Plenty of plants still look fine.  The roses and anemones still have lots of color.  I planted some Geranium Rozanne in my new perennial garden this spring; they are full of blooms.  My beech ferns and European ginger look as good as they did in August.  Most of my trees still have all of their leaves.  Lots of my landscape is evergreen.  This time of year I and thankful for that. Once the butterburrs get cut down, I top dress them with ground hardwood bark mulch for the winter.  It looks good now, and will be entirely decomposed by spring.  I did the same for the snakeroot, and brunnera; they gave up the garden several weeks ago. 

The limelight hydrangeas are a deep shade of rose pink, and the yellow magnolia leaves are starting to turn.  But the kales and cabbages are just hitting their stride.  Cold temperatures bring out the color. These pale pink leaves-wow.  No other plant, no other season, no other plant does pale pink quite like this.  As delicate as the color is, these leaves will shrug off the first frost as soon as the sun warms them.   

The sun made quick work of dispelling the frost. But it was beautiful while it lasted.

Earthbound Farms

Rob took 5 days off last week to take a little holiday in California.  Every holiday for him is at least partly a busman’s holiday. A busman’s holiday?  This refers to people who do much the same sort of thing on their vacation that they do at work.  The reference speaks particularly to a bus driver who takes a driving holiday-as opposed to a stay put on the beach holiday, or a cruise holiday, or a skiing holiday.  Rob on vacation-he is gardening.  He does a great job of putting his eye to the gardening news, no matter where he is.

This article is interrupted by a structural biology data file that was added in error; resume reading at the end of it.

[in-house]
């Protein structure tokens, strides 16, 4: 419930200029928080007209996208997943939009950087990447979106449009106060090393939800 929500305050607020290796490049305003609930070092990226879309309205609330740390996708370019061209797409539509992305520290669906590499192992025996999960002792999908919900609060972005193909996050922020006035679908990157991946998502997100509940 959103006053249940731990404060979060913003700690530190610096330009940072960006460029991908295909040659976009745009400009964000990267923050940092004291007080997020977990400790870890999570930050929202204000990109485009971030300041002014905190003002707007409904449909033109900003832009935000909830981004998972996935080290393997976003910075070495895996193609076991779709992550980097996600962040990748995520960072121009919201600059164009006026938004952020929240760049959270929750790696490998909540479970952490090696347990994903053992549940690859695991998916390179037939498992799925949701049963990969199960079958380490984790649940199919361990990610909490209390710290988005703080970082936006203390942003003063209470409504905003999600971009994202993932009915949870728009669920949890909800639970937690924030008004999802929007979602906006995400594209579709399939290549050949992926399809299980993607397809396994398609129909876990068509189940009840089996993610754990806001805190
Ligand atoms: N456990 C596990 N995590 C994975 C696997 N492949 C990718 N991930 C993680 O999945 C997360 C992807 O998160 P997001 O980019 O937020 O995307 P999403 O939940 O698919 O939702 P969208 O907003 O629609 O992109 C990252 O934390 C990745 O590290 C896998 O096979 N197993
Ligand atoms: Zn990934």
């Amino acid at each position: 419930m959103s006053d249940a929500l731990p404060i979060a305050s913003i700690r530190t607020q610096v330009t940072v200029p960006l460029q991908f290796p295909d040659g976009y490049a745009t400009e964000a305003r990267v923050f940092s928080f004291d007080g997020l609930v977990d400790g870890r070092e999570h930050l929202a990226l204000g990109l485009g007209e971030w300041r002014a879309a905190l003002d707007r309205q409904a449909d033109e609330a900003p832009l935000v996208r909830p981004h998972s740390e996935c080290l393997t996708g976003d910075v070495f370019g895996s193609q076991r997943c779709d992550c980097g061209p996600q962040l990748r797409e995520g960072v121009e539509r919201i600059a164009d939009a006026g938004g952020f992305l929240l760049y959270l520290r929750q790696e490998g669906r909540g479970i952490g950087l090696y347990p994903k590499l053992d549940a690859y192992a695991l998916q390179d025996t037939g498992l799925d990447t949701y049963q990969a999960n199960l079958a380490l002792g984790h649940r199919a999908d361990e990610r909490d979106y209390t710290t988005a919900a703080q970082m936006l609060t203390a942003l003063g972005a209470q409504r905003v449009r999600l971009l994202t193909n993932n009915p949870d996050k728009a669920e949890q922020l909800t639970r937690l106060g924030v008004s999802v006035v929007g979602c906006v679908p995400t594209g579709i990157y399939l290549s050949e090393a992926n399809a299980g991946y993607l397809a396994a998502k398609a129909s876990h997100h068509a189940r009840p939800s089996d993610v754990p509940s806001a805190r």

So I get a look via his photographs of the fruit stand owned and operated by Earthbound Farms.  The same day I am writing about how a long twisted stem is an element that could make a pumpkin spooky, he is checking out the fall harvest of California grown pumpkins and gourds that have long beautifully twisted stems.  He tells me given his visit to California,  that fall pumpkins are beautifully defined by what is preserved of their vines and stems.       

Via Wikipedia, I learn that Earthbound Farms is the largest grower of organic produce in the United States.  150 farmers cultivate some 30,000 acres of land.  The well known writer Michael Pollan refers to Earthbound Farms as ” a company that arguably represents industrial scale organic gardening at its best.”  No wonder Rob was interested in their side of the road fruit stand.  He saw varieties of pumpkins with which he was unfamiliar.